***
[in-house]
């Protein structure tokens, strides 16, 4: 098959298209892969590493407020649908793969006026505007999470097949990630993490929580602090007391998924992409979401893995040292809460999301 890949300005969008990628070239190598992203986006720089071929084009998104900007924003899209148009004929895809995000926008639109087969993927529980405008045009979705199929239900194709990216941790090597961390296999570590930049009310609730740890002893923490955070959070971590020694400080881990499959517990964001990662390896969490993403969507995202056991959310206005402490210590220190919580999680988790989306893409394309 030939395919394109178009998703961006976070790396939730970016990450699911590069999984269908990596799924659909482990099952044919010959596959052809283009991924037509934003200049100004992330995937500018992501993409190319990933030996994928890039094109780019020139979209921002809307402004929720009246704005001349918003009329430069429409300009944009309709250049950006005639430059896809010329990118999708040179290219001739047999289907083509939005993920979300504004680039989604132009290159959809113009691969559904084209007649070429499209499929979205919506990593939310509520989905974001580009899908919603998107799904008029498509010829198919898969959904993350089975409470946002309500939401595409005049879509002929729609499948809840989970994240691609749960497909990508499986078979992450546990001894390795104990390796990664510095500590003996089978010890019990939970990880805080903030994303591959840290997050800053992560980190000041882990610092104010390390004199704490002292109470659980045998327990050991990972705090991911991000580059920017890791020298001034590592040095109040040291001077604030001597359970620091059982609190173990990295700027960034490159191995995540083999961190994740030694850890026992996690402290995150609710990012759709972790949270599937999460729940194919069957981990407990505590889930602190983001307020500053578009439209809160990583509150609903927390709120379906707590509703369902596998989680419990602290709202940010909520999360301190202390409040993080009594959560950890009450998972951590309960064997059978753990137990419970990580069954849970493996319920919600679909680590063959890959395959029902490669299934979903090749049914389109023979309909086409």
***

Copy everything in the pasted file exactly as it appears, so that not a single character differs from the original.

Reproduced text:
[in-house]
């Protein structure tokens, strides 16, 4: 098959298209892969590493407020649908793969006026505007999470097949990630993490929580602090007391998924992409979401893995040292809460999301 890949300005969008990628070239190598992203986006720089071929084009998104900007924003899209148009004929895809995000926008639109087969993927529980405008045009979705199929239900194709990216941790090597961390296999570590930049009310609730740890002893923490955070959070971590020694400080881990499959517990964001990662390896969490993403969507995202056991959310206005402490210590220190919580999680988790989306893409394309 030939395919394109178009998703961006976070790396939730970016990450699911590069999984269908990596799924659909482990099952044919010959596959052809283009991924037509934003200049100004992330995937500018992501993409190319990933030996994928890039094109780019020139979209921002809307402004929720009246704005001349918003009329430069429409300009944009309709250049950006005639430059896809010329990118999708040179290219001739047999289907083509939005993920979300504004680039989604132009290159959809113009691969559904084209007649070429499209499929979205919506990593939310509520989905974001580009899908919603998107799904008029498509010829198919898969959904993350089975409470946002309500939401595409005049879509002929729609499948809840989970994240691609749960497909990508499986078979992450546990001894390795104990390796990664510095500590003996089978010890019990939970990880805080903030994303591959840290997050800053992560980190000041882990610092104010390390004199704490002292109470659980045998327990050991990972705090991911991000580059920017890791020298001034590592040095109040040291001077604030001597359970620091059982609190173990990295700027960034490159191995995540083999961190994740030694850890026992996690402290995150609710990012759709972790949270599937999460729940194919069957981990407990505590889930602190983001307020500053578009439209809160990583509150609903927390709120379906707590509703369902596998989680419990602290709202940010909520999360301190202390409040993080009594959560950890009450998972951590309960064997059978753990137990419970990580069954849970493996319920919600679909680590063959890959395959029902490669299934979903090749049914389109023979309909086409």